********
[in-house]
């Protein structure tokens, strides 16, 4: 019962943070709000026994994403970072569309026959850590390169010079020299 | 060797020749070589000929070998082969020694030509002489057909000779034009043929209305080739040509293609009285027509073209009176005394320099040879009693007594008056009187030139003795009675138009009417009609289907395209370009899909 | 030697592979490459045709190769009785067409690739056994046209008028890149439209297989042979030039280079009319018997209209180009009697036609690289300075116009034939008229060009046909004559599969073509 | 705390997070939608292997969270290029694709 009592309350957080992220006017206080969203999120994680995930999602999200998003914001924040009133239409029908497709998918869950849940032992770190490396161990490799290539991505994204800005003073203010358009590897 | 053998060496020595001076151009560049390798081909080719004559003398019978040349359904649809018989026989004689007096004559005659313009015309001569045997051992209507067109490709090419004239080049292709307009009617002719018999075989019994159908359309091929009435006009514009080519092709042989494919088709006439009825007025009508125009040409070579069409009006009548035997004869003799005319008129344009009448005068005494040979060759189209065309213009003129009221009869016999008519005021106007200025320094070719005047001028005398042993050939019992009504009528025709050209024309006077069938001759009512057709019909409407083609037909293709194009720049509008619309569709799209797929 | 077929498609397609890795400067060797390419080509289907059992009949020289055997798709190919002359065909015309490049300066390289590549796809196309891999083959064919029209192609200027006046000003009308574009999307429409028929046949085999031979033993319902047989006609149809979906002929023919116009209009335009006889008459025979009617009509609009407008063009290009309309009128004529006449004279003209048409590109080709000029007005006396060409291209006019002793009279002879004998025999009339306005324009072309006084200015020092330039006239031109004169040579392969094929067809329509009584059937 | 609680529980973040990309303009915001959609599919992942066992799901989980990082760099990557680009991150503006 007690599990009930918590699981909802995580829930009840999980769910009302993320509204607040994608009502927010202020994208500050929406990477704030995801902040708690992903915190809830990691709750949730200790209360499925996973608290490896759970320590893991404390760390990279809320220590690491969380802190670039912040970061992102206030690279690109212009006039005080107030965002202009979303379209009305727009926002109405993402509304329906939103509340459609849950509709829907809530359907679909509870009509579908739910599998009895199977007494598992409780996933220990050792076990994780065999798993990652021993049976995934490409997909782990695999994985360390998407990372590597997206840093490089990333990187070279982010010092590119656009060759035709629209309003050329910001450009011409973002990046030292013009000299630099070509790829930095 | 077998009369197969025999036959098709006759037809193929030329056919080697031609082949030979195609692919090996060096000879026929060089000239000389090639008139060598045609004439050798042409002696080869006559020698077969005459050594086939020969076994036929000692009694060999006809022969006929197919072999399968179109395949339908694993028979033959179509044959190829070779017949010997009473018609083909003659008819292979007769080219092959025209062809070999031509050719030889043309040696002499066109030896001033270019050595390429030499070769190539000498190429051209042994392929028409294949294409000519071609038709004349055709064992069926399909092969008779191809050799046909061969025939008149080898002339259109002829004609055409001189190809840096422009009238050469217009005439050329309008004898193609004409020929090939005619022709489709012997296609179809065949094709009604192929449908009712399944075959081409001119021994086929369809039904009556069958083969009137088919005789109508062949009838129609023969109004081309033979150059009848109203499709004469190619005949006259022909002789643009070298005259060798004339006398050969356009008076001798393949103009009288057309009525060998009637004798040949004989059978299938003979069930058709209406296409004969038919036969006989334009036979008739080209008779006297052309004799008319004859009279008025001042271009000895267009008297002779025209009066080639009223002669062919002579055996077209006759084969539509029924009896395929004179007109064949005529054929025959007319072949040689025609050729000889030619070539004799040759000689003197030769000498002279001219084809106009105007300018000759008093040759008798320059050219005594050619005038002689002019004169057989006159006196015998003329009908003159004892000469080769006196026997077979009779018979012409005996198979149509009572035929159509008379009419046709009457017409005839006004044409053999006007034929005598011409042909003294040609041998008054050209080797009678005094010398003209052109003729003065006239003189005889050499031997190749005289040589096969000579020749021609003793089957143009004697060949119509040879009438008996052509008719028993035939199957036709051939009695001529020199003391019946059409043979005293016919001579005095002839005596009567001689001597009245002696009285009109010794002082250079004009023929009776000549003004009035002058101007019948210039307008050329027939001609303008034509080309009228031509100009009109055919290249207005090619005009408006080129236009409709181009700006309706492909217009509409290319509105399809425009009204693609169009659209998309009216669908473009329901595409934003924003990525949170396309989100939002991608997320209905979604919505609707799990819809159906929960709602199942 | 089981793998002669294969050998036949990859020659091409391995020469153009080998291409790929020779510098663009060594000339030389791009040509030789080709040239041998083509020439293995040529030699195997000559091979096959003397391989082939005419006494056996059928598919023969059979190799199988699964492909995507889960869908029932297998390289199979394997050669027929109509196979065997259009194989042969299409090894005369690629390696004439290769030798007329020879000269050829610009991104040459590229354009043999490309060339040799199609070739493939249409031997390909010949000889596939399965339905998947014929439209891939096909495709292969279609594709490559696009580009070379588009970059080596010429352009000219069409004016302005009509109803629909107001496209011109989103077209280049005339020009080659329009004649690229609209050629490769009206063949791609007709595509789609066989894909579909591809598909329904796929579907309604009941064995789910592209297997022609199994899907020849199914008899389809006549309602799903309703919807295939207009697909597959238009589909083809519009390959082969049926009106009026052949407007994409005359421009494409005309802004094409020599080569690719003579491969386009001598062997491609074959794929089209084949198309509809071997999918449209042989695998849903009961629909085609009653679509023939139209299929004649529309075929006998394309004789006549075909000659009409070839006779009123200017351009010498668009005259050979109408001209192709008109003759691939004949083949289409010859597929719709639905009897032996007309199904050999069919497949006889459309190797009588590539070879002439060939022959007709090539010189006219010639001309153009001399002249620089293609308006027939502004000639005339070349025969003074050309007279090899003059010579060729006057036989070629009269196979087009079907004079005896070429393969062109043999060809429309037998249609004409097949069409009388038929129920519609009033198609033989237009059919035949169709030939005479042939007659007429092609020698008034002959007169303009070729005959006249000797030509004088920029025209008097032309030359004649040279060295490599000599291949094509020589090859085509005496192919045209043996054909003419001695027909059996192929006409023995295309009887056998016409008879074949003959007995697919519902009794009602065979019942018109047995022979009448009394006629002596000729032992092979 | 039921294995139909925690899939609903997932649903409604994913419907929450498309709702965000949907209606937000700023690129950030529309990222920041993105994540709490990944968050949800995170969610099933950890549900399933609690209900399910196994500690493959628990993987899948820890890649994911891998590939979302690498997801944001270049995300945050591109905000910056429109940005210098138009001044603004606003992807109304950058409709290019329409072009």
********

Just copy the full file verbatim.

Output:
[in-house]
């Protein structure tokens, strides 16, 4: 019962943070709000026994994403970072569309026959850590390169010079020299 | 060797020749070589000929070998082969020694030509002489057909000779034009043929209305080739040509293609009285027509073209009176005394320099040879009693007594008056009187030139003795009675138009009417009609289907395209370009899909 | 030697592979490459045709190769009785067409690739056994046209008028890149439209297989042979030039280079009319018997209209180009009697036609690289300075116009034939008229060009046909004559599969073509 | 705390997070939608292997969270290029694709 009592309350957080992220006017206080969203999120994680995930999602999200998003914001924040009133239409029908497709998918869950849940032992770190490396161990490799290539991505994204800005003073203010358009590897 | 053998060496020595001076151009560049390798081909080719004559003398019978040349359904649809018989026989004689007096004559005659313009015309001569045997051992209507067109490709090419004239080049292709307009009617002719018999075989019994159908359309091929009435006009514009080519092709042989494919088709006439009825007025009508125009040409070579069409009006009548035997004869003799005319008129344009009448005068005494040979060759189209065309213009003129009221009869016999008519005021106007200025320094070719005047001028005398042993050939019992009504009528025709050209024309006077069938001759009512057709019909409407083609037909293709194009720049509008619309569709799209797929 | 077929498609397609890795400067060797390419080509289907059992009949020289055997798709190919002359065909015309490049300066390289590549796809196309891999083959064919029209192609200027006046000003009308574009999307429409028929046949085999031979033993319902047989006609149809979906002929023919116009209009335009006889008459025979009617009509609009407008063009290009309309009128004529006449004279003209048409590109080709000029007005006396060409291209006019002793009279002879004998025999009339306005324009072309006084200015020092330039006239031109004169040579392969094929067809329509009584059937 | 609680529980973040990309303009915001959609599919992942066992799901989980990082760099990557680009991150503006 007690599990009930918590699981909802995580829930009840999980769910009302993320509204607040994608009502927010202020994208500050929406990477704030995801902040708690992903915190809830990691709750949730200790209360499925996973608290490896759970320590893991404390760390990279809320220590690491969380802190670039912040970061992102206030690279690109212009006039005080107030965002202009979303379209009305727009926002109405993402509304329906939103509340459609849950509709829907809530359907679909509870009509579908739910599998009895199977007494598992409780996933220990050792076990994780065999798993990652021993049976995934490409997909782990695999994985360390998407990372590597997206840093490089990333990187070279982010010092590119656009060759035709629209309003050329910001450009011409973002990046030292013009000299630099070509790829930095 | 077998009369197969025999036959098709006759037809193929030329056919080697031609082949030979195609692919090996060096000879026929060089000239000389090639008139060598045609004439050798042409002696080869006559020698077969005459050594086939020969076994036929000692009694060999006809022969006929197919072999399968179109395949339908694993028979033959179509044959190829070779017949010997009473018609083909003659008819292979007769080219092959025209062809070999031509050719030889043309040696002499066109030896001033270019050595390429030499070769190539000498190429051209042994392929028409294949294409000519071609038709004349055709064992069926399909092969008779191809050799046909061969025939008149080898002339259109002829004609055409001189190809840096422009009238050469217009005439050329309008004898193609004409020929090939005619022709489709012997296609179809065949094709009604192929449908009712399944075959081409001119021994086929369809039904009556069958083969009137088919005789109508062949009838129609023969109004081309033979150059009848109203499709004469190619005949006259022909002789643009070298005259060798004339006398050969356009008076001798393949103009009288057309009525060998009637004798040949004989059978299938003979069930058709209406296409004969038919036969006989334009036979008739080209008779006297052309004799008319004859009279008025001042271009000895267009008297002779025209009066080639009223002669062919002579055996077209006759084969539509029924009896395929004179007109064949005529054929025959007319072949040689025609050729000889030619070539004799040759000689003197030769000498002279001219084809106009105007300018000759008093040759008798320059050219005594050619005038002689002019004169057989006159006196015998003329009908003159004892000469080769006196026997077979009779018979012409005996198979149509009572035929159509008379009419046709009457017409005839006004044409053999006007034929005598011409042909003294040609041998008054050209080797009678005094010398003209052109003729003065006239003189005889050499031997190749005289040589096969000579020749021609003793089957143009004697060949119509040879009438008996052509008719028993035939199957036709051939009695001529020199003391019946059409043979005293016919001579005095002839005596009567001689001597009245002696009285009109010794002082250079004009023929009776000549003004009035002058101007019948210039307008050329027939001609303008034509080309009228031509100009009109055919290249207005090619005009408006080129236009409709181009700006309706492909217009509409290319509105399809425009009204693609169009659209998309009216669908473009329901595409934003924003990525949170396309989100939002991608997320209905979604919505609707799990819809159906929960709602199942 | 089981793998002669294969050998036949990859020659091409391995020469153009080998291409790929020779510098663009060594000339030389791009040509030789080709040239041998083509020439293995040529030699195997000559091979096959003397391989082939005419006494056996059928598919023969059979190799199988699964492909995507889960869908029932297998390289199979394997050669027929109509196979065997259009194989042969299409090894005369690629390696004439290769030798007329020879000269050829610009991104040459590229354009043999490309060339040799199609070739493939249409031997390909010949000889596939399965339905998947014929439209891939096909495709292969279609594709490559696009580009070379588009970059080596010429352009000219069409004016302005009509109803629909107001496209011109989103077209280049005339020009080659329009004649690229609209050629490769009206063949791609007709595509789609066989894909579909591809598909329904796929579907309604009941064995789910592209297997022609199994899907020849199914008899389809006549309602799903309703919807295939207009697909597959238009589909083809519009390959082969049926009106009026052949407007994409005359421009494409005309802004094409020599080569690719003579491969386009001598062997491609074959794929089209084949198309509809071997999918449209042989695998849903009961629909085609009653679509023939139209299929004649529309075929006998394309004789006549075909000659009409070839006779009123200017351009010498668009005259050979109408001209192709008109003759691939004949083949289409010859597929719709639905009897032996007309199904050999069919497949006889459309190797009588590539070879002439060939022959007709090539010189006219010639001309153009001399002249620089293609308006027939502004000639005339070349025969003074050309007279090899003059010579060729006057036989070629009269196979087009079907004079005896070429393969062109043999060809429309037998249609004409097949069409009388038929129920519609009033198609033989237009059919035949169709030939005479042939007659007429092609020698008034002959007169303009070729005959006249000797030509004088920029025209008097032309030359004649040279060295490599000599291949094509020589090859085509005496192919045209043996054909003419001695027909059996192929006409023995295309009887056998016409008879074949003959007995697919519902009794009602065979019942018109047995022979009448009394006629002596000729032992092979 | 039921294995139909925690899939609903997932649903409604994913419907929450498309709702965000949907209606937000700023690129950030529309990222920041993105994540709490990944968050949800995170969610099933950890549900399933609690209900399910196994500690493959628990993987899948820890890649994911891998590939979302690498997801944001270049995300945050591109905000910056429109940005210098138009001044603004606003992807109304950058409709290019329409072009």